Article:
Battery Capacity Going Down Fast?

Discussion in 'MacBook Pro' started by kaicrawf, Jan 31, 2015.

  1. kaicrawf macrumors newbie

    Joined:
    Jan 31, 2015
    Location:
    United Kingdom
    #1
    Before I start, here is my battery and Mac information:

    Mac Information:

    MacBook Pro (Retina, 13-inch, Mid 2014)
    Processor: 2.6 GHz Intel Core i5
    Memory: 8GB 1600 MHz DDR3
    Graphics: Intel Iris 1536 MB
    Age: 3.7 Months


    Battery Information:

    Cell Revision: 389
    Charge Remaining (mAh): 1534
    Fully Charged: No
    Charging: Yes
    Full Charge Capacity (mAh): 5925
    (Factory Capacity = 6330 mAh)

    Health Information:

    Cycle Count: 78
    Condition: Normal
    (Health at 94%)
    Battery Installed: Yes
    Amperage (mA): 3756
    Voltage (mV): 12056


    My Mac is only 3.7 months old and the capacity has gone down 6% already?

    For the first time this morning, I saw the "Plug in to a power supply" logo on my Mac's screen. I know you're not supposed to let it run out of charge but I was watching a movie on it last night and I must have knocked the charger out while I was asleep or something. Last night my capacity was at 99% and when I realised I let it run out of charge I immediately checked the Power Information in 'System Information'. I realised that it had gone down another 5% in one night.

    Has it like un-calibrated or something? Has my capacity actually gone down that much or is it just temporarily saying that? If it is permanent is it worth taking to an Apple Store? I was under the impression that at the end of the 1000 cycles you're supposed to have 80% health or am I mistaken?

    Thanks to anyone who helps :)
     
  2. Artimus12 macrumors 6502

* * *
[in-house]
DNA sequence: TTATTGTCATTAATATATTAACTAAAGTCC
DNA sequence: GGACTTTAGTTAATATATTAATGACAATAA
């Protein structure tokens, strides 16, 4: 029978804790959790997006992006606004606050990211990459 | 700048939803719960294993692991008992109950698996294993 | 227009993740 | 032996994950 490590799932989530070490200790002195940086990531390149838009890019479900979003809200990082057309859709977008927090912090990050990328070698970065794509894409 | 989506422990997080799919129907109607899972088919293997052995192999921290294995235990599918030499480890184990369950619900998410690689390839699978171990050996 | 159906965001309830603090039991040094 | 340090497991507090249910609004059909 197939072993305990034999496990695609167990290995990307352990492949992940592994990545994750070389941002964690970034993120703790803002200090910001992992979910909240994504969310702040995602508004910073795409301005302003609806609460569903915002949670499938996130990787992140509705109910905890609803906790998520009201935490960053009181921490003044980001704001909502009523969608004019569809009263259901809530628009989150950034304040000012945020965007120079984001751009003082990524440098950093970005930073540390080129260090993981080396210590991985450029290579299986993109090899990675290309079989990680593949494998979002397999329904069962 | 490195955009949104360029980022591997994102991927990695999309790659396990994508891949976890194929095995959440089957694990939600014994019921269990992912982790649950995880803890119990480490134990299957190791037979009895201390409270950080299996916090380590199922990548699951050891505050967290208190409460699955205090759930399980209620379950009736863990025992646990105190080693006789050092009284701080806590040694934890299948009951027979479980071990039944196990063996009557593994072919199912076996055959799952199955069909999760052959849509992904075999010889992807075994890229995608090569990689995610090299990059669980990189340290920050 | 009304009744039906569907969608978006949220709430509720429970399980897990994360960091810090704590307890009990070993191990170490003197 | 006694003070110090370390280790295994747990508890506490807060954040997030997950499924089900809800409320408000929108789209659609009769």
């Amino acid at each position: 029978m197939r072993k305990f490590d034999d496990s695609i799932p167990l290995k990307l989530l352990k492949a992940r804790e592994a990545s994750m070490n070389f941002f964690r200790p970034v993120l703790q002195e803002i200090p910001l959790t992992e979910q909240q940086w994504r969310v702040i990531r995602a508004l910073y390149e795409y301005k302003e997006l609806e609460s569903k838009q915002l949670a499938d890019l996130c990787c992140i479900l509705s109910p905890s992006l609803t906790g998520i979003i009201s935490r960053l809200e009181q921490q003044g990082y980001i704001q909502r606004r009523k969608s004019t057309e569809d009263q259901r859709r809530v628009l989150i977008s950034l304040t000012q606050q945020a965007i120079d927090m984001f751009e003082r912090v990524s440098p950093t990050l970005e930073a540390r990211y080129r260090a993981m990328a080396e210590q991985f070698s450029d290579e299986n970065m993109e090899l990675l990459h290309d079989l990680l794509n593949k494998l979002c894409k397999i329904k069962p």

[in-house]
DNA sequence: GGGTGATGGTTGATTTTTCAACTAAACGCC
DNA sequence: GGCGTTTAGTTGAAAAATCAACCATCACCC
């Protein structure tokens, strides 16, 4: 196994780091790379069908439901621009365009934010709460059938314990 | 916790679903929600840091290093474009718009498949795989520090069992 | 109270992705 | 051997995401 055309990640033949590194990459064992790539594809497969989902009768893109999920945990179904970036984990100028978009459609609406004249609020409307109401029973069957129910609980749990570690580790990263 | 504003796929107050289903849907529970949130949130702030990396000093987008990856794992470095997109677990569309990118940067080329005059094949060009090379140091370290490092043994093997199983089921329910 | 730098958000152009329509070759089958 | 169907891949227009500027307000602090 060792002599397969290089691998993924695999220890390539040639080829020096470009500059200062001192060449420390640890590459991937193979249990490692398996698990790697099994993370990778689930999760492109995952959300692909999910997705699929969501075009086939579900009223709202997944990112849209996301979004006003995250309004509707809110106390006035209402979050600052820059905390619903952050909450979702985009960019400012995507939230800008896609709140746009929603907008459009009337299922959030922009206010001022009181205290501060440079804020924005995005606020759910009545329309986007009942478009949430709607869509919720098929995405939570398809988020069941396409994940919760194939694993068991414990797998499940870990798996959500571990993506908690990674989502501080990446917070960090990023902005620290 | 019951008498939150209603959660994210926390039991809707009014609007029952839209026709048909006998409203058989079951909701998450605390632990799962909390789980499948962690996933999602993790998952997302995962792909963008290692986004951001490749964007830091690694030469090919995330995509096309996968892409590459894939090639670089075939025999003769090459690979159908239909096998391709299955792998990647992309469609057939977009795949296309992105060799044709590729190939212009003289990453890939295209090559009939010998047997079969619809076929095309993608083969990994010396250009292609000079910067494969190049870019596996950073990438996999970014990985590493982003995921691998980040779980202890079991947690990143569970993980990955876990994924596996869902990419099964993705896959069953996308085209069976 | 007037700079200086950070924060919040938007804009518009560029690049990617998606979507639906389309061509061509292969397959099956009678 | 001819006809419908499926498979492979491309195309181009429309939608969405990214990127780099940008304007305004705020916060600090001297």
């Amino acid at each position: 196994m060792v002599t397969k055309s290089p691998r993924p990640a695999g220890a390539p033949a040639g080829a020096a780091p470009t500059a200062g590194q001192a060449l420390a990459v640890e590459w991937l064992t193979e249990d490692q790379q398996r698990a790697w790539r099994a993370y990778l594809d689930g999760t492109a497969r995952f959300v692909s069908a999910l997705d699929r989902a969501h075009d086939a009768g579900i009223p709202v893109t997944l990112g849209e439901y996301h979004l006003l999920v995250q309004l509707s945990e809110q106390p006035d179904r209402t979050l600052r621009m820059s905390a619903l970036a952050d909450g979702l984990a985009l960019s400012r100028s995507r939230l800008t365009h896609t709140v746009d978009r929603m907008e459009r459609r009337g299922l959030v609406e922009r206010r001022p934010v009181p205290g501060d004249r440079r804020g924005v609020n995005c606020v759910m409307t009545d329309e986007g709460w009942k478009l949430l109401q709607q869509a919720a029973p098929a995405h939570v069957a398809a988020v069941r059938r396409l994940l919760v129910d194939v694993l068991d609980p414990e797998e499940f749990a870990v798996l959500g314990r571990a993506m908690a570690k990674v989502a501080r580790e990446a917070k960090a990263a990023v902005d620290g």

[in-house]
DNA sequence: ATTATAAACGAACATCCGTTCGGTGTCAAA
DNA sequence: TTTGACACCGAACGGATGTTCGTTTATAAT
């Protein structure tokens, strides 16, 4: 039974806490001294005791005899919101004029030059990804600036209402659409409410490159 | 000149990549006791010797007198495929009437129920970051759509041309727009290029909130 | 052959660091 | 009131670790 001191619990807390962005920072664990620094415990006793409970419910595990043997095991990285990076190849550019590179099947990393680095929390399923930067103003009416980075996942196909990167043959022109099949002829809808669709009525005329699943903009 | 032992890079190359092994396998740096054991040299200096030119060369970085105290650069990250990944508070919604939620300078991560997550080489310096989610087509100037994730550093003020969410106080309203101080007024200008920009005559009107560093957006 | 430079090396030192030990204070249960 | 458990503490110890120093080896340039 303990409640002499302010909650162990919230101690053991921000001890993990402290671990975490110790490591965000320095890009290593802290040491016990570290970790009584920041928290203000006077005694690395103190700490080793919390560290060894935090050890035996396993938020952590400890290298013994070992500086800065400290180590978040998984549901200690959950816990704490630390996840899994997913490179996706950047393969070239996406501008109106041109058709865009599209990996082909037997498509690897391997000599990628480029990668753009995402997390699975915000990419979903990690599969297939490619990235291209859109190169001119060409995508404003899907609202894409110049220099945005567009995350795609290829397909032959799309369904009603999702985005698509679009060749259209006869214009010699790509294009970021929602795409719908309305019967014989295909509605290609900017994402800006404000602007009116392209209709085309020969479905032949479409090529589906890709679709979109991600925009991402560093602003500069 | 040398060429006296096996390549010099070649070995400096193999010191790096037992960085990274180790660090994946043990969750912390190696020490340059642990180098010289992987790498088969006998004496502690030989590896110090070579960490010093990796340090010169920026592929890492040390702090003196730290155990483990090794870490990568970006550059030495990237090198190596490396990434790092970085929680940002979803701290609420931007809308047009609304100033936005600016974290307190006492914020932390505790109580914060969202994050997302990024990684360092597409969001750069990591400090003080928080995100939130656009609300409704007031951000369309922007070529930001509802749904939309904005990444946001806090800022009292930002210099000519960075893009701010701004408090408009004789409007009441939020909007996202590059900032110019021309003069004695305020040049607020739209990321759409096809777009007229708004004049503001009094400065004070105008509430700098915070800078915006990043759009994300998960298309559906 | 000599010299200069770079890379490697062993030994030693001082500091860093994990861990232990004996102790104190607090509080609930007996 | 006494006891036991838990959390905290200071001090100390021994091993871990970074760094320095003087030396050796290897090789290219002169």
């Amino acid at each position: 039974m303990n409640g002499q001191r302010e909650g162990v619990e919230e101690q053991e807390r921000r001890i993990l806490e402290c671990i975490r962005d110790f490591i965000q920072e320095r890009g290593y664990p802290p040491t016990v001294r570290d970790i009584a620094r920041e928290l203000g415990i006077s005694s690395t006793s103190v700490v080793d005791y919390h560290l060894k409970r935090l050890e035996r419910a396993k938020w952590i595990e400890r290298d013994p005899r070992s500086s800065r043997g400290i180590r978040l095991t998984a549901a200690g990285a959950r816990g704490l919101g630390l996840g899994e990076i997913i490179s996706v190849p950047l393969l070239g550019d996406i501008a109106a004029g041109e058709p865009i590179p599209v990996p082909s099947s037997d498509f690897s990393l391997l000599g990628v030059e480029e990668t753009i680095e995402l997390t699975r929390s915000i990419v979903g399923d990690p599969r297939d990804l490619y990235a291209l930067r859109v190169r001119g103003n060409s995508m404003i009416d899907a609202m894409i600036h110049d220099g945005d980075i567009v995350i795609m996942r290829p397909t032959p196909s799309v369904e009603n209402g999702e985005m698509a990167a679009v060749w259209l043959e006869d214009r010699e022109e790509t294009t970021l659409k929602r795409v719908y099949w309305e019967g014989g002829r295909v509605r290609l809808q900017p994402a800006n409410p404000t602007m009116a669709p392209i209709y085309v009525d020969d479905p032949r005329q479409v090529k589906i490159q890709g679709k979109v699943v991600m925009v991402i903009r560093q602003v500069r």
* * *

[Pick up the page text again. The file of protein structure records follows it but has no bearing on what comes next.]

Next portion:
Artimus12

    Joined:
    Nov 13, 2011
    Location:
    YooKay
    #2
    Batteries should be drained on a regular (monthly) basis! So if this is the first time you've drained it, I'm not surprised it's losing capacity. Yours being only 4 months old, it's probably recoverable back to full capacity at least. The crucial thing is to run it to shut down and then charge to extreme (extra few hours before unplugging) monthly.
     
  3. GGJstudios macrumors Westmere

    GGJstudios

    Joined:
    May 16, 2008
    #3
    Your battery is fine. It is perfectly normal if your battery health (maximum capacity) is more or less than 100%, even when brand new, or if it fluctuates up or down over time. The gradual decline is not in a straight line downward, and it may decline more rapidly at some times and slower at others. For further details, read the CHECKING STATUS AND HEALTH section of the following link.
    The link below should answer most, if not all, of your battery/charging questions. If you haven't already done so, I highly recommend you take the time to read it.
    This is false and very bad advice. The built-in batteries in the newer Mac unibody notebooks come pre-calibrated and do not require regular calibration like the removable batteries in older Apple notebooks.

    Run on battery whenever you need to and plug it in whenever you can. You can plug or unplug any time you need to, regardless of the charged percentage, and you never need to completely drain your battery. Fully draining your battery is bad for it and will shorten its life.
     
  4. snaky69 macrumors 603

    Joined:
    Mar 14, 2008
    #4
    Battery health fluctuates a lot, don't sweat it. It could very well go back up.
     
  5. Artimus12 macrumors 6502

    Artimus12

    Joined:
    Nov 13, 2011
    Location:
    YooKay
    #5
    from the Apple Support website:
    http://support.apple.com/en-gb/HT201575

    It's a fallacy to believe that Li-Ion batteries don't need recalibrating every now & then, and since Apple didn't reinvent the battery for their latest models, it's misinformation to say so too, Mr. GGJ.